‘Shatrughan Sinha has a mind of his own’
Cine star and former union minister Shatrughan Sinha is frontrunner in the race to bag the BJP ticket for the Patna Lok Sabha seats. Eloquent and controversial, Sinha bares his heart to Rakesh Verma in a freewheeling, exclusive interview.delhi Updated: Feb 09, 2009 14:45 IST
Cine star and former union minister Shatrughan Sinha is frontrunner in the race to bag the BJP ticket for the Patna Lok Sabha seats. Eloquent and controversial, Sinha bares his heart to Rakesh Verma in a freewheeling, exclusive interview.
One image of yours that often comes to mind is that of a bleary eyed model for a whisky ad. Another is that of a typical politician hanging on to Lal Krishna Advani’s coattails? Which is the real Shatrughan?
(Guffaw) Neither. The real Shatrughan has a mind of his own, which even Advaniji recognizes and respects. The ad you refer to was done a long time ago. An ad is an ad, nothing more.
So where does Shatru, with all his years in Mumbai, fit into caste ridden Bihar?
I would like to be known as a sensitive, casteless Bihari. An Indian who truly believes in India’s pluralism. I’m above narrow, caste considerations.
As a Kayastha, don’t you think that after Dr Rajendra Prasad and Jayaprakash Narayan, other Kayasthas have not mattered much in Bihar?
Dr Rajendra Prasad and JP are national icons. It would be unfair to compare their contribution with those made by other eminent Kayasthas. The contribution of Kayasthas in the making of Bihar has been as extensive and as rich as contribution by other castes.
Was your meeting with Samajwadi Party leader Amar Singh, when Sanjay Dutt was joining his party, a message to the BJP - that if it did not humour you, you could get to Patna on a Samajwadi ticket with Rashtriya Janata Dal support?
(Laughter) Can’t politicians have friends who think differently or are members of different political parties? I believe in personal relationships. Where and how does ideology come in? I have a whole lot of friends whose company I value. They span the political spectrum. I admire Amar Singhji’s political acumen.
As for Sanjay Dutt, he knows that when he was considered an untouchable, I had spoken out in his favour. He has taken a certain decision and I respect him for it. My being there was incidental—nothing should be read into it. I had joined the BJP when it was down to just two MPs in the Lok Sabha. If I were hankering for political power, that was hardly the time to become its member.
If you become BJP candidate from Patna, what priorities will you put forward to the voter?
First, let me make it clear that my name is yet to be officially announced by the BJP as its candidate for the Patna Saheb seat. I think it was extremely magnanimous of the party’s top leadership to say that Shatrughan Sinha is a national-level leader, and free to choose his own constituency, wherever he wants. But I would still insist that it is up to them to decide which Lok Sabha constituency I should contest from.
My preference for the Patna Saheb seat is obvious—I am from Patna and have spent a major part of my life here. My bonds with the people here are special and time-tested. Most of my MP development fund has been utilised here in Patna and Bihar, the Mahavir Cancer Sansthan being a major beneficiary.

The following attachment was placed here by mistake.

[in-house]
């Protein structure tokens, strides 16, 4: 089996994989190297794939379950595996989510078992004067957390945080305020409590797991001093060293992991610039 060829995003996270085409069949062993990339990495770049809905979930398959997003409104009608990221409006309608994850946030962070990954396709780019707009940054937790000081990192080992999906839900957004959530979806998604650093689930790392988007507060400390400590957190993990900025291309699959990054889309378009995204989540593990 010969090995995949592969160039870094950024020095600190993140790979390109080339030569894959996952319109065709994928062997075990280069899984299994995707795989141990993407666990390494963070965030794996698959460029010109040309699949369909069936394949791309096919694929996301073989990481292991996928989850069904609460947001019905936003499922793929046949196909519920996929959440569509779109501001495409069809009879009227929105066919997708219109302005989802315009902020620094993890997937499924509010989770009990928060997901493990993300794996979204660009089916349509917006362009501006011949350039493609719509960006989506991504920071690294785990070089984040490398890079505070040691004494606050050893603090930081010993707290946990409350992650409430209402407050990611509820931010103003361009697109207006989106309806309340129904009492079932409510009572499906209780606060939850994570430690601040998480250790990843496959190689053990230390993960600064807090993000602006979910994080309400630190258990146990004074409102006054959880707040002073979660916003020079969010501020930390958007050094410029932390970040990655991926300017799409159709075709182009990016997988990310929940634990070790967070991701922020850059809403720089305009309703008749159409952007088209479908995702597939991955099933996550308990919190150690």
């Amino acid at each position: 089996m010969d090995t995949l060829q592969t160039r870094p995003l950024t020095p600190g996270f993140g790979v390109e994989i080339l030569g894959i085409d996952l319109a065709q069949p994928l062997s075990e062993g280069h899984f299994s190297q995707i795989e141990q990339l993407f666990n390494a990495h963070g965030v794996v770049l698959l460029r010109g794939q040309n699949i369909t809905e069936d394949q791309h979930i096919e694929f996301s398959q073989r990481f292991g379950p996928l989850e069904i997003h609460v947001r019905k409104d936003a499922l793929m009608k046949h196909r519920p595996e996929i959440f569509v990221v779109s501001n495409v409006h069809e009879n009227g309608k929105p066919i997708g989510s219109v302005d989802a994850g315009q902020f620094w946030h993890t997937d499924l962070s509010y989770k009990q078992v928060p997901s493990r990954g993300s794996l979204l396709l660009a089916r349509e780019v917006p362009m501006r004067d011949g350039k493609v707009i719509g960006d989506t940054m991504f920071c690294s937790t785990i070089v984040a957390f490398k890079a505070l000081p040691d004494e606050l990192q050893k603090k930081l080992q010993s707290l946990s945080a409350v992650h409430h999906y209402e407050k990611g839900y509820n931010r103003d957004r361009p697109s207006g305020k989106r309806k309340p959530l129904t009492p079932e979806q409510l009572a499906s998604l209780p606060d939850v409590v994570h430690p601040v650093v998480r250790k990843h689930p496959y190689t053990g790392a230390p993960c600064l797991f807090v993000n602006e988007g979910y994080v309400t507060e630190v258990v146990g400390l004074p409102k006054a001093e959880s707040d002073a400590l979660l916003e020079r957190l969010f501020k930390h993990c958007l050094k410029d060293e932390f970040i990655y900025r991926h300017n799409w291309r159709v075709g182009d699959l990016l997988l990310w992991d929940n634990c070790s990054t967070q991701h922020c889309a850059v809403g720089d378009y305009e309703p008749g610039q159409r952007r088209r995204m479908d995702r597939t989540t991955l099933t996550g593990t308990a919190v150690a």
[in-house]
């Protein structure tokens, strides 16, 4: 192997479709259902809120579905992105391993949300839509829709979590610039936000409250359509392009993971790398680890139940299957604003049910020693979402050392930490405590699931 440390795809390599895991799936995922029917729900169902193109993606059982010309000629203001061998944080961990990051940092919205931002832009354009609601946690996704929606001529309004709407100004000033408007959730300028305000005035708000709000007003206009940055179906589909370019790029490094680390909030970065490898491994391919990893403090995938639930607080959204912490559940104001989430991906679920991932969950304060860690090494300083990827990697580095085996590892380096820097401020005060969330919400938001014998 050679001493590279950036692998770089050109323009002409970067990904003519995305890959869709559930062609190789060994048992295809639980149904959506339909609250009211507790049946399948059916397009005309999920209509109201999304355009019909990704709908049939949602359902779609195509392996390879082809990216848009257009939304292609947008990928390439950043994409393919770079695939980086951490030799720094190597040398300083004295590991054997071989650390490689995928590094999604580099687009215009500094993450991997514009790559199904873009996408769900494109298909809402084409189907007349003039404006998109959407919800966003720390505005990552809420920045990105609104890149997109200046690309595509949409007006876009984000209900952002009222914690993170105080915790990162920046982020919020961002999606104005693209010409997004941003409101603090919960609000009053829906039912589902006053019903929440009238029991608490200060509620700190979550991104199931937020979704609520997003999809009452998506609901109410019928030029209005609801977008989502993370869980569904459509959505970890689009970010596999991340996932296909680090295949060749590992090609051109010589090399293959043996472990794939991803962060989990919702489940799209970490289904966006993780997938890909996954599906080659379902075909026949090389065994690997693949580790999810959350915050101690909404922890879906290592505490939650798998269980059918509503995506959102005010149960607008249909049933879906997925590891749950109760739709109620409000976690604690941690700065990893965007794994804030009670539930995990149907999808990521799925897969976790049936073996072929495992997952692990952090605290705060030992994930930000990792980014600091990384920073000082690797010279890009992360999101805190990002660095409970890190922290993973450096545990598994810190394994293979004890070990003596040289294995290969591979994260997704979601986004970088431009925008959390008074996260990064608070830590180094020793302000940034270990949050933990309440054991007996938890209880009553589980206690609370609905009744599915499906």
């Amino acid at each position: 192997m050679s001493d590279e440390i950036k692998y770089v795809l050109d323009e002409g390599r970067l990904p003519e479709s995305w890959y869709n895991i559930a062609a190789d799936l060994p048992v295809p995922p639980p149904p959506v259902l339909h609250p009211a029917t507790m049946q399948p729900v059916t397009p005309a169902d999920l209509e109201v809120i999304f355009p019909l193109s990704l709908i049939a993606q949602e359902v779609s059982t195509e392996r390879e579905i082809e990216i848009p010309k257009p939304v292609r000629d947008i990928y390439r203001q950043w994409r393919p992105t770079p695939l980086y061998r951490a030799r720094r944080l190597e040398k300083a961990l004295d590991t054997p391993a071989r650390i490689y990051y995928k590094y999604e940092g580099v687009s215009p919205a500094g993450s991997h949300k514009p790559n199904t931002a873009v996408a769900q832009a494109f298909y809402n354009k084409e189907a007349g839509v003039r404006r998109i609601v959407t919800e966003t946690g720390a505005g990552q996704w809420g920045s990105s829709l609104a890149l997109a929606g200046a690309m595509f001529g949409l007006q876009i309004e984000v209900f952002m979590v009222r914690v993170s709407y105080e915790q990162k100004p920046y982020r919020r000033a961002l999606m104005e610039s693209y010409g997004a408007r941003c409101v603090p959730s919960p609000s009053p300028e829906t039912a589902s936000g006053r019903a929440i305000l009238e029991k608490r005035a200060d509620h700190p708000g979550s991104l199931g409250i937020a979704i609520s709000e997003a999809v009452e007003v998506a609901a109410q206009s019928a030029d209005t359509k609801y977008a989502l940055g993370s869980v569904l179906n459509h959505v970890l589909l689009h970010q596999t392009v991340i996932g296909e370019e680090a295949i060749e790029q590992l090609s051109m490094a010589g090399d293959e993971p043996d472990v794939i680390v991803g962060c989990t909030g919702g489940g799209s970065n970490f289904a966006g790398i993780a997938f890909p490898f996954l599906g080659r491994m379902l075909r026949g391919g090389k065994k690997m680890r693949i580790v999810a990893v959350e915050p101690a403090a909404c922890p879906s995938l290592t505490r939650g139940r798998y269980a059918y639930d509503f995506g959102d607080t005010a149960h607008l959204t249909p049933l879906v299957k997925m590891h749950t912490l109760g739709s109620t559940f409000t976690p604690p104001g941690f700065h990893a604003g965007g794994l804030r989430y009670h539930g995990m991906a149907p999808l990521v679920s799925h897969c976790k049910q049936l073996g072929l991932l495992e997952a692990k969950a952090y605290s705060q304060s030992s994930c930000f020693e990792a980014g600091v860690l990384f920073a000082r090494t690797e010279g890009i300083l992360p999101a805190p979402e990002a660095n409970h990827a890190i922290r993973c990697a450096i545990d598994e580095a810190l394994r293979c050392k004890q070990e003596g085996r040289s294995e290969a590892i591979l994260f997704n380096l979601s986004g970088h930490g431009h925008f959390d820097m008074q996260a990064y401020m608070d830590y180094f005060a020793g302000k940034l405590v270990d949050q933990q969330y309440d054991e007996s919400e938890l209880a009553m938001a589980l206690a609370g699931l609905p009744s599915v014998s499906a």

How do you react to Ram Vilas Paswan’s claim that the moment is right for the state to have a dalit Chief Minister, even a dalit prime minister?
Paswanji’s claim is undoubtedly mired in the numbers game. There is no denying the fact that dalits are a huge constituency, that they have been denied privileges that other communities have had access to in the past. But there is the need to examine one simple premise—whether dalits have the capacity and the ability to rule a country as complex as India. Their time is yet to come, as it surely must. The numbers game, I believe, is unfortunate. We, in the BJP, I believe, have the largest number of dalits who are peoples’ representatives.
What do you make of Nitish Kumar as a chief minister?
His intention to fast-forward Bihar into the league of developed states is commendable. That the development clock had stopped ticking in the state for the past decade or so, is something that cannot be denied. Nitish Kumar has had to start from scratch. Despite that he has made a lot of headway. Remember, he came at a time when the state was sorely in need of a healing touch. But at the same time I must confess that I share an extremely warm relationship with Laluji. I believe he too harbours similar sentiments towards me.
Would you get Narendra Modi to campaign for you during the elections?
The question is hypothetical. The party is yet to decide upon a candidate for the Patna Saheb seat. However, if the party wishes that I contest, as its disciplined soldier I will. As for Narendra Modiji, if at all I have to get him to campaign for me, it would be because of his development work. Look at the manner in which Gujarat has progressed under him; On many parameters, it is even ahead of Maharashtra. I would surely like to learn from him.